Funked up

It’s done.

My degree is finished, I graduate from my second degree this Tuesday. I’ll have a bachelor’s of education, a goal that’s been my aim for the better part of a decade.

I don’t feel good about this though. I keep seeing so many people posting about relief, pride, and a sense of self. The only thing I’m feeling is lost and forlorn, and I get the distinct feeling that’s not how one should feel having accomplished something significant.

I set out to do a lot of things over the past year; get good grades, become involved in the school, make new friends, and try to really move outside of what I was normally comfortable with. I’m typically hard to get along with because I’m insular and introverted; depending on the mood and the day, sometimes to an extreme. This comes as no surprise to anyone who knows me personally, but maybe some who read this know me only from the internet; you might only know me as my YouTube persona. There’s a lot of similarities, but the guy I am in front of the microphone is not the same as the guy in real life, not by a long shot. I think that’s true of a lot of entertainers and internet personalities, but I digress.

I tried to be a reasonably different person this year, in a cliched experiment that has been done routinely in stories since as long as I can remember and as far back as I can stomach reading. I ran for the president position in the student society, actively avoided groups with people I knew well, and even started volunteering for a group called Teachers for Tanzania. Compared to the 6 years it took to finish my undergrad, I was going from the most obscure student on campus to meeting with faculty on a regular basis for progress reports, student initiatives, and running meetings. People began to really recognize me.

Needless to say, doing all of that shit from doing none of that shit was a big change. I really liked it at first. People knew my name, looked for me to talk and ask questions… honestly, these were things I only felt I could do online. It was great.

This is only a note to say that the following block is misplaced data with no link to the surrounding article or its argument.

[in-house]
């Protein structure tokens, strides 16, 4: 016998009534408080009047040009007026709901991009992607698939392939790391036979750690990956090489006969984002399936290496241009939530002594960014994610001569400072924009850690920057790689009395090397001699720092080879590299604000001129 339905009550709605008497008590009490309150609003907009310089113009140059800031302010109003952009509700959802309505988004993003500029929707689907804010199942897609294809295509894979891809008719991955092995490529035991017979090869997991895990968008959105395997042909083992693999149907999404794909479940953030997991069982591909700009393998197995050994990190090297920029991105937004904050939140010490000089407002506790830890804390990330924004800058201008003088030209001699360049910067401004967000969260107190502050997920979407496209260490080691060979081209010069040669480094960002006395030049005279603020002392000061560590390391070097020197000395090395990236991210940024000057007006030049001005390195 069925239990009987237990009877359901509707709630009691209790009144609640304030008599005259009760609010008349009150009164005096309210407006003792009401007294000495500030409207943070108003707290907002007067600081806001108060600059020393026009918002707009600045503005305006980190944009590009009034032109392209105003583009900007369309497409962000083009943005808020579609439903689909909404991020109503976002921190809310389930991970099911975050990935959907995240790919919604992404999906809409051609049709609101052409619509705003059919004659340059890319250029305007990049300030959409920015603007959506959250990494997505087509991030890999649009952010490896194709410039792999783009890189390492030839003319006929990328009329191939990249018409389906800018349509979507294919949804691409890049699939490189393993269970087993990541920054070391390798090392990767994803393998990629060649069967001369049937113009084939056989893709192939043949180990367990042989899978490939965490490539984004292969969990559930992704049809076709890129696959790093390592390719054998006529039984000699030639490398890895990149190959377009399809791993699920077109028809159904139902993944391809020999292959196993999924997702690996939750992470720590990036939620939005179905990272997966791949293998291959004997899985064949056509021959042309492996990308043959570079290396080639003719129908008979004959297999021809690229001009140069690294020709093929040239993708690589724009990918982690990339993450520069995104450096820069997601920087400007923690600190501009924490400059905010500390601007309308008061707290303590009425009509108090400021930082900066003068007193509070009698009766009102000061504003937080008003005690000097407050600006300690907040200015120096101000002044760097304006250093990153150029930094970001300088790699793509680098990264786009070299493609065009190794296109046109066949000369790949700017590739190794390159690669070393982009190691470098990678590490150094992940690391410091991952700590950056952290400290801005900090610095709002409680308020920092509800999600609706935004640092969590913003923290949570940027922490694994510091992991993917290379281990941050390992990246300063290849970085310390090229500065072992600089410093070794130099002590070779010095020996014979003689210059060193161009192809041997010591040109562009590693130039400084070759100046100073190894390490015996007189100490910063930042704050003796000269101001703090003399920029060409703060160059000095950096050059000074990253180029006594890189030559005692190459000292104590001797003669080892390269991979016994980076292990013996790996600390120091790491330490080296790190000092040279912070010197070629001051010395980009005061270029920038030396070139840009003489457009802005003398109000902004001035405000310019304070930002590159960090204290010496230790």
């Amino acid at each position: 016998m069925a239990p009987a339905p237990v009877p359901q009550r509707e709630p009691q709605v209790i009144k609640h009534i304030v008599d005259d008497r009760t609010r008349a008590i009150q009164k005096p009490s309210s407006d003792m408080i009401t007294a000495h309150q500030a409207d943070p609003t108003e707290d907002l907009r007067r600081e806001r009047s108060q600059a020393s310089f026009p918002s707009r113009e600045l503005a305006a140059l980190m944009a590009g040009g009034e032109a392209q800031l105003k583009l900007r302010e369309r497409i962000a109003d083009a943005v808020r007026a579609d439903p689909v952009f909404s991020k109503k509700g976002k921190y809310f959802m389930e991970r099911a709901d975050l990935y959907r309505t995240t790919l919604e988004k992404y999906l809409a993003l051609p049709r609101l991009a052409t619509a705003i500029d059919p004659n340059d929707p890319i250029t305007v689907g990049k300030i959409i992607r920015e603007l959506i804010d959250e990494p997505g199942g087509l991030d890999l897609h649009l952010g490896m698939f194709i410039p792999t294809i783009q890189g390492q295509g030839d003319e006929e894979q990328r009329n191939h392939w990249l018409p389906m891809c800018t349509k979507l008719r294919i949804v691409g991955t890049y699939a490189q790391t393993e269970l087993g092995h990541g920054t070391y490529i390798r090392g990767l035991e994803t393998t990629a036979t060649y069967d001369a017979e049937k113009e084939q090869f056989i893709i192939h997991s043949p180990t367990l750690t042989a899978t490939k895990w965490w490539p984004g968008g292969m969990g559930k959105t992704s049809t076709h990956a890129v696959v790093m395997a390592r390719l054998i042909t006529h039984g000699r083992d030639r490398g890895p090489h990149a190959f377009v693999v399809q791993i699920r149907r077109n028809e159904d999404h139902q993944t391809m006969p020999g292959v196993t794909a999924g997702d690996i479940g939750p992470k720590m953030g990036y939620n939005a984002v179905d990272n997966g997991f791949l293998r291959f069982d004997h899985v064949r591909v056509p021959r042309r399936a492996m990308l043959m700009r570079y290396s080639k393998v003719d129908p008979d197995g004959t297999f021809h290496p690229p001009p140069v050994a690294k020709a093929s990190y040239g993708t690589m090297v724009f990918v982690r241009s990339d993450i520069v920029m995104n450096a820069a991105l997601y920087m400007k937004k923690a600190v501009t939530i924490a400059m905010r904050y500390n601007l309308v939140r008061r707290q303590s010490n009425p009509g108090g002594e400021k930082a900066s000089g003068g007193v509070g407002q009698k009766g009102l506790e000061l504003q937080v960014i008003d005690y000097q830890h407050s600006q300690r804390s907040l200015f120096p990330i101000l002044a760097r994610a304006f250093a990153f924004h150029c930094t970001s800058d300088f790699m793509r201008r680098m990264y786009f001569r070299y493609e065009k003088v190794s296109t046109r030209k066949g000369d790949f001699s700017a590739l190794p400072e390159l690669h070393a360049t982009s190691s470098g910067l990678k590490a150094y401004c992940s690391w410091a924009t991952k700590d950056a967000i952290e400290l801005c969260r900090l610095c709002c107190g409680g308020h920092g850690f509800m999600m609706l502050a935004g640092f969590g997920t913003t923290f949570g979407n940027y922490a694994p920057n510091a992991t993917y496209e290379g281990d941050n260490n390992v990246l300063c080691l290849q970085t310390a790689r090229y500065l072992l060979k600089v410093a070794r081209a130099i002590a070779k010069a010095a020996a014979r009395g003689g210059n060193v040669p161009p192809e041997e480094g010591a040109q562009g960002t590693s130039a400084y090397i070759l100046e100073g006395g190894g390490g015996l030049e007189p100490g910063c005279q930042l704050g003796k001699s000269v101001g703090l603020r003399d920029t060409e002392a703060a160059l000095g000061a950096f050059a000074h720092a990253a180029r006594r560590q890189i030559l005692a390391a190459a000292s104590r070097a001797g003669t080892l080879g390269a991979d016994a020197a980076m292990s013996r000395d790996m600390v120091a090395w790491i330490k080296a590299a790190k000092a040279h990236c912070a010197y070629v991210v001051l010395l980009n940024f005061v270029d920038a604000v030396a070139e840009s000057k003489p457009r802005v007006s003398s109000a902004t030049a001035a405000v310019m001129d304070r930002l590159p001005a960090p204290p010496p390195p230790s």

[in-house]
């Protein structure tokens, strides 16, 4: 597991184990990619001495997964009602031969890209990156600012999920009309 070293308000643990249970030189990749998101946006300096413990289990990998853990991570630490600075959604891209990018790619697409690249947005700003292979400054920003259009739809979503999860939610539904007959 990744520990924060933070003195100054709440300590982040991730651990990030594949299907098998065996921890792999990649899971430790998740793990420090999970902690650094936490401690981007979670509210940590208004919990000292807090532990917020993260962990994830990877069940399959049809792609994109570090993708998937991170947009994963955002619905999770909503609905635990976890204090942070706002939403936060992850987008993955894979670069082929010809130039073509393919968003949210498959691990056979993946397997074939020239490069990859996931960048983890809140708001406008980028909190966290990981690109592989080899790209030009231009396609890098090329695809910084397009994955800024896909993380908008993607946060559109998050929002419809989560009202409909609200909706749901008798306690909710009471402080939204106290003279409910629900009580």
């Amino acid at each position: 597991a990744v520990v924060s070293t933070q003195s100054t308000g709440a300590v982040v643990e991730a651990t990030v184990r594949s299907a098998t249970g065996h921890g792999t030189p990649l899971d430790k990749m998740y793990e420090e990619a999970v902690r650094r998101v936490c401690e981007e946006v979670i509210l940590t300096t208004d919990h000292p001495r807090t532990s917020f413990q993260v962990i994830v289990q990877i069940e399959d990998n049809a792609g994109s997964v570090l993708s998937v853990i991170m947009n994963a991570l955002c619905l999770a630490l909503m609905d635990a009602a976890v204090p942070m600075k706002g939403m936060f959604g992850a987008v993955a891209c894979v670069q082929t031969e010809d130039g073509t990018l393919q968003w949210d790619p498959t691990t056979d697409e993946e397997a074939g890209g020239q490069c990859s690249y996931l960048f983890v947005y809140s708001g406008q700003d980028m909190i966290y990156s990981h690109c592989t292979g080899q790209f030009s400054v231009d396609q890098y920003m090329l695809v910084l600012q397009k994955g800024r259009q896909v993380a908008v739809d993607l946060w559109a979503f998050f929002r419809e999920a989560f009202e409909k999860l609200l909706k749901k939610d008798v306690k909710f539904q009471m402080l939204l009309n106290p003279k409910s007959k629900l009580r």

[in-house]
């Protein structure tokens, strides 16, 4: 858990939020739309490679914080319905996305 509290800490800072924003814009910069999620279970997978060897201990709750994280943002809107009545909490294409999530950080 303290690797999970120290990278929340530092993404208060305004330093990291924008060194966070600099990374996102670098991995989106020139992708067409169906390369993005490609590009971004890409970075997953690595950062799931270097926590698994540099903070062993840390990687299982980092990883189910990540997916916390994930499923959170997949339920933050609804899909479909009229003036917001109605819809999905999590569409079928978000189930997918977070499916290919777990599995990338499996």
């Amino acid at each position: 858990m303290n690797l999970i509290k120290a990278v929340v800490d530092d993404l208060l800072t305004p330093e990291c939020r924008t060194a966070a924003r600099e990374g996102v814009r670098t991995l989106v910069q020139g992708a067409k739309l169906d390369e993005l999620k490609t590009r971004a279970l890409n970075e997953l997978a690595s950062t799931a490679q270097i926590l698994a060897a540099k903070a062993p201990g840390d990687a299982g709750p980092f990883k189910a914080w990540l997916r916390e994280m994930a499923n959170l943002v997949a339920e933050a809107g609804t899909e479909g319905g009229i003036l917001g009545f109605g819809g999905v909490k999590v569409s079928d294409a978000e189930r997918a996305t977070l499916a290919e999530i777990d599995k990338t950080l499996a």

This only lasted until about November though. Anyone in my program will remember November as one of two Hell months, where it felt like everything was due all the time. November kicked my ass up and down the block, and it wasn’t the last time that would happen: outside of March where it was the same problem as November, February sent me for a loop, too. I was so stressed by February that I had a stress attack, something I’d never experienced before. I’ve experienced being paralyzed by stress and depression, the feeling of being unable to get out of bed. I’ve never had a full blown, cry in my car, curl up in a ball and wish I could die experience before. I also had one of the most punishing experiences in my life, which made my professional life and career path shatter suddenly.

Suddenly my goal wasn’t to become a teacher, it was to get through the degree and find out if it was, in fact, what I wanted to do. I was nervous, a wreck really, throughout most of March. It wasn’t good. Still, I really wanted to find out about myself, and everything I did became a trial by fire, an adventure through hoops of fire normally reserved for tigers and Dante himself.

I ended up going to Tanzania for 2.5 weeks as a teacher and volunteer. This isn’t the post for the whole story, nor could a singular post contain the whole story if it tried. The important thing here is what I thought I learned about myself; insular, strange, but competent. Strong willed, and able to overcome challenges. I thought myself strong, creative, and if anything, possibly a bit annoying but well liked overall. I have no idea what other people thought of me, and at the time, I had given up on giving a shit about it.

I got back home, and here I am two months later typing at a computer after lying down on a hardwood floor for about an hour. I have no idea why.

I was hoping that by really putting pressure on myself I would improve and change, and yet it feels like everything is back to the way it was before the year started. It feels like such a waste.


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